Do they have to listen to kids’ music?
Whether you’re crooning your way through the tender and touching tale of Mary and her little lamb, or keeping the family’s energy up with a few rousing rounds of Old MacDonald, there are many times, and many places, for music that’s specially designed to be shared with kids. On the other hand, as Baby’s parent or caregiver, it’s probably been a few years since you’ve been the target audience for these children’s songs, and it’s possible that, every now and then, you might find yourself wanting to put something a little bit more…enjoyable on – and that’s okay.
Benefits of children’s songs
There are any number of ways that kids’ songs and nursery rhymes are great, starting with the way that playing them is a friendly, easy way to get children interested in music. Children’s songs tend to have a lot of repetition and obvious rhymes, which are great for catching toddlers’ attention, and a lot of them are silly, or about animals, or a little bit of a game – or all three! – which are great for catching young children’s attention. There are plenty benefits of kids’ songs – they’re often about subjects kids are interested in, which can help them get involved, and may have tie-ins to picture books, which can also promote a love of reading.
Introducing children to other music
So no one is saying that children’s songs aren’t great – they’re engaging and fun, and children also can’t pick up any, shall we say, colorful language in kid-friendly songs, which isn’t always true of popular music marketed towards adults. On the other hand, it’s easy to start to get a little sick of some of these songs – especially the ones that all seem to have the same tune. Ba Ba Black Sheep Little Star: The Alphabet Song can start to get on even the most patient parent’s nerves before too long. Luckily, toddlers can benefit from listening to the music their parents and caregivers enjoy just as much as they can benefit from music that’s designed specifically for them.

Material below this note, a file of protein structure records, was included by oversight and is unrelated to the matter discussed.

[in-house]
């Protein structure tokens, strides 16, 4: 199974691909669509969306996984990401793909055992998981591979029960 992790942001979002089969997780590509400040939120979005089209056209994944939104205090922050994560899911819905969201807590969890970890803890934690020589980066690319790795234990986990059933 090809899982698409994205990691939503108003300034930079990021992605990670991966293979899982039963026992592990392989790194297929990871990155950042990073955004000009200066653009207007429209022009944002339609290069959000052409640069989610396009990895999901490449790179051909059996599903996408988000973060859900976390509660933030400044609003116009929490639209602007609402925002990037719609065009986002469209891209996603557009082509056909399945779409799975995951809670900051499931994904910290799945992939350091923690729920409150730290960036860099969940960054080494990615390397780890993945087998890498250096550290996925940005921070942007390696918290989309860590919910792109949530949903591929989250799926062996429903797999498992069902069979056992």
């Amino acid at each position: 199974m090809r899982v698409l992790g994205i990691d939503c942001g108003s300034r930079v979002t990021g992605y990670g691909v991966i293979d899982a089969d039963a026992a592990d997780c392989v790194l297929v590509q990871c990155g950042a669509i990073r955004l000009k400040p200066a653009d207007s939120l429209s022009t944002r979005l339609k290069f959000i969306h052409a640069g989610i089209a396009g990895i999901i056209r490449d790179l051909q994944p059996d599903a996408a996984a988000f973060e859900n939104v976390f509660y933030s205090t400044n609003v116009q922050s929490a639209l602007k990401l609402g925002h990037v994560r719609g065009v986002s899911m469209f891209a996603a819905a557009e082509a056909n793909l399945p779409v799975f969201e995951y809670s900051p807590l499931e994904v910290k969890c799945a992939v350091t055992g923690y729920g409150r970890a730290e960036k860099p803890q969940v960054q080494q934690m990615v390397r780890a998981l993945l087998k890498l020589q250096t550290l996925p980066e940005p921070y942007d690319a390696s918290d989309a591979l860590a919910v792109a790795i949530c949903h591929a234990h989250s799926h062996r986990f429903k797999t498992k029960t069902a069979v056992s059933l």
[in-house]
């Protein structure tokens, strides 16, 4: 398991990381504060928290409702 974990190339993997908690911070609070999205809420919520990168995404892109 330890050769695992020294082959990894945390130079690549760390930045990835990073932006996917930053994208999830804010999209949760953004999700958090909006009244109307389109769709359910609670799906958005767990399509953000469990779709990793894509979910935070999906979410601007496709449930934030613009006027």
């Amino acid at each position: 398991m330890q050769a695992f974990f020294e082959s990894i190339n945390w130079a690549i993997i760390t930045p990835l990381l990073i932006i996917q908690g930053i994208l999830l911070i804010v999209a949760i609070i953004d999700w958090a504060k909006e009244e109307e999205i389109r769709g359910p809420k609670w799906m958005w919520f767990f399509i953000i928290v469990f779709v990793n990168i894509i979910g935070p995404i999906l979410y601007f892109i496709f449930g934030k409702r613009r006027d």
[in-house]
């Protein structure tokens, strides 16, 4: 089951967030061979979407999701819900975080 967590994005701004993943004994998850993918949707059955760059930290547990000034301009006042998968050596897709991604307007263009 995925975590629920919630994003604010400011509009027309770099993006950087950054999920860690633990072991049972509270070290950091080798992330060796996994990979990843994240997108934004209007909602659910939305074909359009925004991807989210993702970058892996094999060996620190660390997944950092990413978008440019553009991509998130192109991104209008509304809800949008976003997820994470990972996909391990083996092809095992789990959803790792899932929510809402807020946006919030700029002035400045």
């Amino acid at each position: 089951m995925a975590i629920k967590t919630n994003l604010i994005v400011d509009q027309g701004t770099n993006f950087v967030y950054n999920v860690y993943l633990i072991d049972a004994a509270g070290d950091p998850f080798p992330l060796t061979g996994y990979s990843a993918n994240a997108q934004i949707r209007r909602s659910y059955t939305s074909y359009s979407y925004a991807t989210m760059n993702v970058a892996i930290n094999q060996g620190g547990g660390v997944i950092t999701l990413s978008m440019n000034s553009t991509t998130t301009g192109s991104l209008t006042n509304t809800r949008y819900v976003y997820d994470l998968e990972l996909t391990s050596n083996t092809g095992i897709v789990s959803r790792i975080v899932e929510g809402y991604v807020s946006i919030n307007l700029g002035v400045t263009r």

While kids’ songs can sometimes teach specific skills, like the alphabet, counting, or rhyming, more complex songs promote learning in a more basic way. Toddlers benefit from variety in music – from music that’s marketed specifically towards them to music parents played for them before they were even born, to whatever catches their attention on the radio. Varied music helps activate learning and memory, and while kids’ songs can be pretty one-note, when you open up the wide world of music for grown-ups to Baby, he is suddenly exposed to a whole host of different keys, tempos, and styles.
Another fun factor of introducing toddlers to “real” music is that you, as his parent or caregiver, get to choose what to introduce him to. This gives you the chance to build a shared music taste with Baby, which can be a great way to connect as he grows, and is bound to make compromises on family road-trips a little bit easier to come by.
- Mitzi Baker. “Music makes our brains pay attention, Stanford study finds.” Stanford. Stanford University, August 1 2007. Retrieved July 18 2017. https://med.stanford.edu/news/all-news/2007/07/music-moves-brain-to-pay-attention-stanford-study-finds.html.
- Chris Boyd Brewer. “Music and Learning: Integrating Music in the Classroom.” Johns Hopkins School of Education. Johns Hopkins University, 1995. Retrieved July 18 2017. http://education.jhu.edu/PD/newhorizons/strategies/topics/Arts%20in%20Education/brewer.htm.
- Laura Lewis Brown. “What Music Should My Child Listen To?” PBS Parents. PBS. Retrieved July 18 2017. http://www.pbs.org/parents/education/music-arts/what-music-should-my-child-listen-to/.